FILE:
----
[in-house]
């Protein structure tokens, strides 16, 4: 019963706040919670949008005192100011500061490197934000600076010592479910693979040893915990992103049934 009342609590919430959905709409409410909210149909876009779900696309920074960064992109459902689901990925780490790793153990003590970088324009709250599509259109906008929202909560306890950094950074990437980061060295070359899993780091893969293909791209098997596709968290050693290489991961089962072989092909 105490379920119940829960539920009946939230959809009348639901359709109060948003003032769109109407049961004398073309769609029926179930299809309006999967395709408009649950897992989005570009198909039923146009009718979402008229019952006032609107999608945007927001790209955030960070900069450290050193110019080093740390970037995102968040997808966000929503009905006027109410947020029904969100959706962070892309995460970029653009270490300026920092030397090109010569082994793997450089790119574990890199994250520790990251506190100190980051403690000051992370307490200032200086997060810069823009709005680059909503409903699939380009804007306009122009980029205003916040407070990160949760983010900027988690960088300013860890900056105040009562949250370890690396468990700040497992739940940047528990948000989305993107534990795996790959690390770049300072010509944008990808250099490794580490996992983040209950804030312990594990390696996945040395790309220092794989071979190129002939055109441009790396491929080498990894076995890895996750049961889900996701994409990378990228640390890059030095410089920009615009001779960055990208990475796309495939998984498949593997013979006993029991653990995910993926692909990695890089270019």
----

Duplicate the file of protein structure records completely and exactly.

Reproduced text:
[in-house]
């Protein structure tokens, strides 16, 4: 019963706040919670949008005192100011500061490197934000600076010592479910693979040893915990992103049934 009342609590919430959905709409409410909210149909876009779900696309920074960064992109459902689901990925780490790793153990003590970088324009709250599509259109906008929202909560306890950094950074990437980061060295070359899993780091893969293909791209098997596709968290050693290489991961089962072989092909 105490379920119940829960539920009946939230959809009348639901359709109060948003003032769109109407049961004398073309769609029926179930299809309006999967395709408009649950897992989005570009198909039923146009009718979402008229019952006032609107999608945007927001790209955030960070900069450290050193110019080093740390970037995102968040997808966000929503009905006027109410947020029904969100959706962070892309995460970029653009270490300026920092030397090109010569082994793997450089790119574990890199994250520790990251506190100190980051403690000051992370307490200032200086997060810069823009709005680059909503409903699939380009804007306009122009980029205003916040407070990160949760983010900027988690960088300013860890900056105040009562949250370890690396468990700040497992739940940047528990948000989305993107534990795996790959690390770049300072010509944008990808250099490794580490996992983040209950804030312990594990390696996945040395790309220092794989071979190129002939055109441009790396491929080498990894076995890895996750049961889900996701994409990378990228640390890059030095410089920009615009001779960055990208990475796309495939998984498949593997013979006993029991653990995910993926692909990695890089270019």